Back to the now resurgent Indians, it is quite clear that Virat Kohli, an obsessive perfectionist, sports a beautifully groomed beard. He clearly takes great pains to ensure that it is regularly trimmed, and given how much time he spends at the crease, that is all to the good. A beguiling, if animated face on camera, Kohli’s beard becomes him. His predecessor Dhoni was exactly the opposite. You never knew with MSD, which face is going to turn up of a morning  unshaven, white bristled, completely clean shaven, no moustache / yes moustache, but always cool. As to the rest of the present squad, Lokesh Rahul, Dinesh Karthik and Cheteshwar Pujara are adequately bearded, but they should spend more time at the crease for us to appreciate their beards’ luxuriance. Murali Vijay’s hair and beard are, frankly, a disaster. I wouldn’t be surprised if he was dropped after the third Test for that reason alone! The rest of the squad, beard-wise, are caught between a rock and a hard place to shave or not to shave. A Hamletian dilemma.

 

As we conclude this strange contemplation on beards, let us reflect on great cricketing beards   over the ages from across the world. Pakistan, as you would expect, prided themselves on Saeed Anwar, Inzamam, and Mohammad Yousuf, the nation’s bearded trophies. Pakistani umpire Aleem Dar’s beehive is the envy of the umpiring fraternity. South African Hashim Amla’s majestic outcrop matches his silken batsmanship. They were all clean shaven initially, so one must conclude they were driven by a higher calling to go with the theocratic look.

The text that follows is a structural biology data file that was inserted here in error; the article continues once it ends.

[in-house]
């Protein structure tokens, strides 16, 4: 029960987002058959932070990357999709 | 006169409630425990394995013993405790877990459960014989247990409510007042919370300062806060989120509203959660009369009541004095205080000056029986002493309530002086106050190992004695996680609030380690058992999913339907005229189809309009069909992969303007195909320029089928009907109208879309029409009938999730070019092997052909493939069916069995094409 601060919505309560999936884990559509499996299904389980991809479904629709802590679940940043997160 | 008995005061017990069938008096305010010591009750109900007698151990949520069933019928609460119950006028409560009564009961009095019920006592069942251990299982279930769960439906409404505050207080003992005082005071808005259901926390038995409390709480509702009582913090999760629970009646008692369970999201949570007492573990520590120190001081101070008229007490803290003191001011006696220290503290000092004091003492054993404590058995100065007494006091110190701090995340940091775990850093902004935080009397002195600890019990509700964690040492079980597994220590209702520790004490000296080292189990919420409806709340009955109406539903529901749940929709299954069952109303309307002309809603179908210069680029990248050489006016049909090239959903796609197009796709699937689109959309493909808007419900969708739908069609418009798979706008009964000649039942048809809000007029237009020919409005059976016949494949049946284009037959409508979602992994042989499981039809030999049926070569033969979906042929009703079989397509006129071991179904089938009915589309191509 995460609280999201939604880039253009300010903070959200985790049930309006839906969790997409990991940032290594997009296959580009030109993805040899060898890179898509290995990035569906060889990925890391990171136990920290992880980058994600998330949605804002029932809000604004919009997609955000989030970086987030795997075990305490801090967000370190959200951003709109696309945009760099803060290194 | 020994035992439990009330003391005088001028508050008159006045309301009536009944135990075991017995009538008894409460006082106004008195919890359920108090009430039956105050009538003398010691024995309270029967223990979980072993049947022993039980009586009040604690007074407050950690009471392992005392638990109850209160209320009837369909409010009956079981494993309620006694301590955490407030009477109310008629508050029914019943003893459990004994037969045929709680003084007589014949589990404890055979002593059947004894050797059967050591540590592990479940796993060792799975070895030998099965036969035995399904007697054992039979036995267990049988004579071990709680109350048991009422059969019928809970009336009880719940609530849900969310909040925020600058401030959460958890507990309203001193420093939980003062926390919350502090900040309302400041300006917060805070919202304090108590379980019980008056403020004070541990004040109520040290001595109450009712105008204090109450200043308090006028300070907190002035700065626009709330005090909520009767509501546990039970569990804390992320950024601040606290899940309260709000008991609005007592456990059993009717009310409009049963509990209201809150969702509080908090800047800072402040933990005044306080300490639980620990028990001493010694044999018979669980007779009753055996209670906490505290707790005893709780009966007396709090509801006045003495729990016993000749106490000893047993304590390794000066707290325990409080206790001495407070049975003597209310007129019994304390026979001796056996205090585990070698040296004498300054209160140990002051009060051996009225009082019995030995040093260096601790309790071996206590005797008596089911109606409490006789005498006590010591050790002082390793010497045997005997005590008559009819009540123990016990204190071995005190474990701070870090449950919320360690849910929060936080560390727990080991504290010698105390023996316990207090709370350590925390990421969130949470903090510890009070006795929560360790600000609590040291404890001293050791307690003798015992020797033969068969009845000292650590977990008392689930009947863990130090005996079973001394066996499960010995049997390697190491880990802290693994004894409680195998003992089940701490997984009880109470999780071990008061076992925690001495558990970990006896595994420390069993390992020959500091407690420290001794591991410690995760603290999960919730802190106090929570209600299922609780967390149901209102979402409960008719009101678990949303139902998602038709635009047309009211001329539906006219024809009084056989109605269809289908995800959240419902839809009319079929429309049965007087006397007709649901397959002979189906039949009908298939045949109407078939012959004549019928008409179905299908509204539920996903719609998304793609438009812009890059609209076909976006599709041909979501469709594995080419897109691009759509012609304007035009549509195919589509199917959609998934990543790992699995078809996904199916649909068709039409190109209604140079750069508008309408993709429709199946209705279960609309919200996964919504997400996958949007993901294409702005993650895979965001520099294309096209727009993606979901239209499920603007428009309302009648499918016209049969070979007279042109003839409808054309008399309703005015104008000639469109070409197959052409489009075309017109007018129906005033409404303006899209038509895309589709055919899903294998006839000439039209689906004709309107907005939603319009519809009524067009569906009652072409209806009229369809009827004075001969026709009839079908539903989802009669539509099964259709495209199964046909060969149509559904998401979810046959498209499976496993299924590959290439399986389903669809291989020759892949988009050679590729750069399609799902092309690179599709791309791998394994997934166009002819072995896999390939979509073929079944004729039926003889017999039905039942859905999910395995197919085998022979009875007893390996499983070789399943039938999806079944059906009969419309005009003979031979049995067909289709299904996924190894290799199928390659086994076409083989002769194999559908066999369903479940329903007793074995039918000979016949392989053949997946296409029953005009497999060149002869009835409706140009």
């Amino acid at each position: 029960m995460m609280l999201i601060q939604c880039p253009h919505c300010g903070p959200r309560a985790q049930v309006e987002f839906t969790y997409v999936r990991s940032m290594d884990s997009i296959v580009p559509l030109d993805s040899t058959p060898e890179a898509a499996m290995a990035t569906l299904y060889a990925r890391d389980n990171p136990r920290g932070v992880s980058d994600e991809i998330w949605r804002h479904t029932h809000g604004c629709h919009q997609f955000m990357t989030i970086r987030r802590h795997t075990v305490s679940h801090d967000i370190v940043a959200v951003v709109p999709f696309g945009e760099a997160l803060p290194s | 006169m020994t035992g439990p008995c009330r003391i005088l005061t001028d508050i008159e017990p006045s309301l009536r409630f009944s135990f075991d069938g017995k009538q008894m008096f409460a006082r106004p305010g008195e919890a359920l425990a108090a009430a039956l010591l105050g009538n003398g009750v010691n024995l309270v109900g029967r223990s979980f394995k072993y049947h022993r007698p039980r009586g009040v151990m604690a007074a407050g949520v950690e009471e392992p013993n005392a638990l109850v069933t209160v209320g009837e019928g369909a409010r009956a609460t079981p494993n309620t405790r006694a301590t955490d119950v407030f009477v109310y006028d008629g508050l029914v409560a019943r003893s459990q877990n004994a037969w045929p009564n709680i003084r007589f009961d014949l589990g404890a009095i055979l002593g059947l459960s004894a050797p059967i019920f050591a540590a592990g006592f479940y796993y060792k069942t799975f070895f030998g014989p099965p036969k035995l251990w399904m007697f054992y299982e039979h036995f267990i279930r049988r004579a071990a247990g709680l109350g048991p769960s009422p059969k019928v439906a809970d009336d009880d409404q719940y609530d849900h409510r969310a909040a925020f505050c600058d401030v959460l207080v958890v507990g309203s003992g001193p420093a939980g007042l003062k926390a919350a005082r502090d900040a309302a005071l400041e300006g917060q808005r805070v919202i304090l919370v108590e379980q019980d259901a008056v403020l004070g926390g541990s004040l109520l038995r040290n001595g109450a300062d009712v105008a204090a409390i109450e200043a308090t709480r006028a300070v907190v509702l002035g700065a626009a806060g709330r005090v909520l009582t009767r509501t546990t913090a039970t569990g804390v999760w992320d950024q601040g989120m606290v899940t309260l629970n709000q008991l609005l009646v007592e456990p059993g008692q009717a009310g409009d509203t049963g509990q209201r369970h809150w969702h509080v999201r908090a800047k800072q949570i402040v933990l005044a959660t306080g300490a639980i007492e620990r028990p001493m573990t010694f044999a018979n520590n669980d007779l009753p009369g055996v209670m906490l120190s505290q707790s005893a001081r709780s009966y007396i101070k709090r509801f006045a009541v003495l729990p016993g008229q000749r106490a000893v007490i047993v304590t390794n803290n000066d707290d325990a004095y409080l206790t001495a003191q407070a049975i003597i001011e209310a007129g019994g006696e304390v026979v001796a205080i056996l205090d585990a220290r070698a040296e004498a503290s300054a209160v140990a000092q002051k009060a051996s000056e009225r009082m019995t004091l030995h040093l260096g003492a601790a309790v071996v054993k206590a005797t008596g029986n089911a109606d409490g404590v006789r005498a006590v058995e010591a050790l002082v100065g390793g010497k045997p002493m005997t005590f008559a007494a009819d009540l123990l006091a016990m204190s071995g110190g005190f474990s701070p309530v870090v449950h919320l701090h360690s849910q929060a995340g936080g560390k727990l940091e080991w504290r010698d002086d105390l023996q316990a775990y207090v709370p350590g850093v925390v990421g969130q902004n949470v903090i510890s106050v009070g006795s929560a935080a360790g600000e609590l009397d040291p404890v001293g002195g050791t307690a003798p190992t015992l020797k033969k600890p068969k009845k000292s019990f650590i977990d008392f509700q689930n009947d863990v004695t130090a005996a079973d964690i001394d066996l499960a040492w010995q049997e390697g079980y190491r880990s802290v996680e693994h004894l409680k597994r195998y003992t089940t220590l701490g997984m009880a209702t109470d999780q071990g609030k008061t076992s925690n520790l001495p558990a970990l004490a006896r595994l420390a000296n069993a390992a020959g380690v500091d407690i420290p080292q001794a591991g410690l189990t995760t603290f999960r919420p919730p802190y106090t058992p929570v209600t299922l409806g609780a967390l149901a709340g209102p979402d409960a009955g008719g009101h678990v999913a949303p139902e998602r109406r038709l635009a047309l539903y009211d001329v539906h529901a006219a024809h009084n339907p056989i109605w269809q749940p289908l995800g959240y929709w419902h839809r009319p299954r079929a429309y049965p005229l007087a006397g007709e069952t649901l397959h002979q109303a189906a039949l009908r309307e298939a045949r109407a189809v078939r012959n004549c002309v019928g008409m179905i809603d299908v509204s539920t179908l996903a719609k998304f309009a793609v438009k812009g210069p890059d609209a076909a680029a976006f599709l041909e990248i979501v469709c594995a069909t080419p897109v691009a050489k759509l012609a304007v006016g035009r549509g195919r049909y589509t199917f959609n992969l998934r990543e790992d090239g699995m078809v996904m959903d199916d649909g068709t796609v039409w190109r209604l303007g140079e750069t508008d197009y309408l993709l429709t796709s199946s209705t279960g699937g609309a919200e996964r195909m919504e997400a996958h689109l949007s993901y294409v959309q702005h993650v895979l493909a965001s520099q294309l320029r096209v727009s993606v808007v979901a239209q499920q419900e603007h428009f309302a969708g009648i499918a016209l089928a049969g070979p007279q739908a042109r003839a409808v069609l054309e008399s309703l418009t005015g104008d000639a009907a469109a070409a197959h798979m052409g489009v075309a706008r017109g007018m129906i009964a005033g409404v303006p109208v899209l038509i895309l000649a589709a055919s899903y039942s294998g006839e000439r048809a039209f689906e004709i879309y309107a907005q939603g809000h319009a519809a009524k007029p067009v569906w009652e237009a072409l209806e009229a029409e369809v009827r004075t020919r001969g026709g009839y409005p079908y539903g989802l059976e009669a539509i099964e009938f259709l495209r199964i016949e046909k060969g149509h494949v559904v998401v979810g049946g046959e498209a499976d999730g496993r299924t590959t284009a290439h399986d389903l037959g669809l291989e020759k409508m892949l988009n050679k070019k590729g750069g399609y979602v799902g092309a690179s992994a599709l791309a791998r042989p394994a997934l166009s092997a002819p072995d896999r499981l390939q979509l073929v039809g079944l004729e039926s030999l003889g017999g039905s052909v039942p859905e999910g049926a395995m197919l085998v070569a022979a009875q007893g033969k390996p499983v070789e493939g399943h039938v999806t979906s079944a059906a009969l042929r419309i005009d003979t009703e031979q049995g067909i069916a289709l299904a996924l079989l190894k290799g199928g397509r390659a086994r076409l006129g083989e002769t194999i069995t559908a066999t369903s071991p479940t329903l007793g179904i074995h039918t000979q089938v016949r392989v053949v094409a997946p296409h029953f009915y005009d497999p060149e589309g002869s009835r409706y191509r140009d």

Finally, let us bow reverently to the granddaddy of them all, W.G. Grace. Without his beard, Grace would not have been half the cricketer he was. His amazing legend grew with his flowing beard. Two stories bear out Grace’s God-like status in the cricketing firmament. On one occasion, the bowler had the great man beaten for pace, dislodging the off bail. Grace calmly placed the bail back and remarked, ‘Bit windy this morning, what’ and carried on batting! During another game, he was trapped plumb in front for no score, LBW. Scowling at the umpire’s raised finger, Grace stroked his beard and bellowed across the pitch, ‘the crowds have come to see me bat, Ump. Call no ball, and let’s get on with it’. The stories may be apocryphal, but they’re ripping yarns! That was W.G. Grace, the father of modern cricket - The Original Bearded Wonder. Amazing Grace.

 

(The author is a brand consultant with an interest in music, cricket, humour and satire)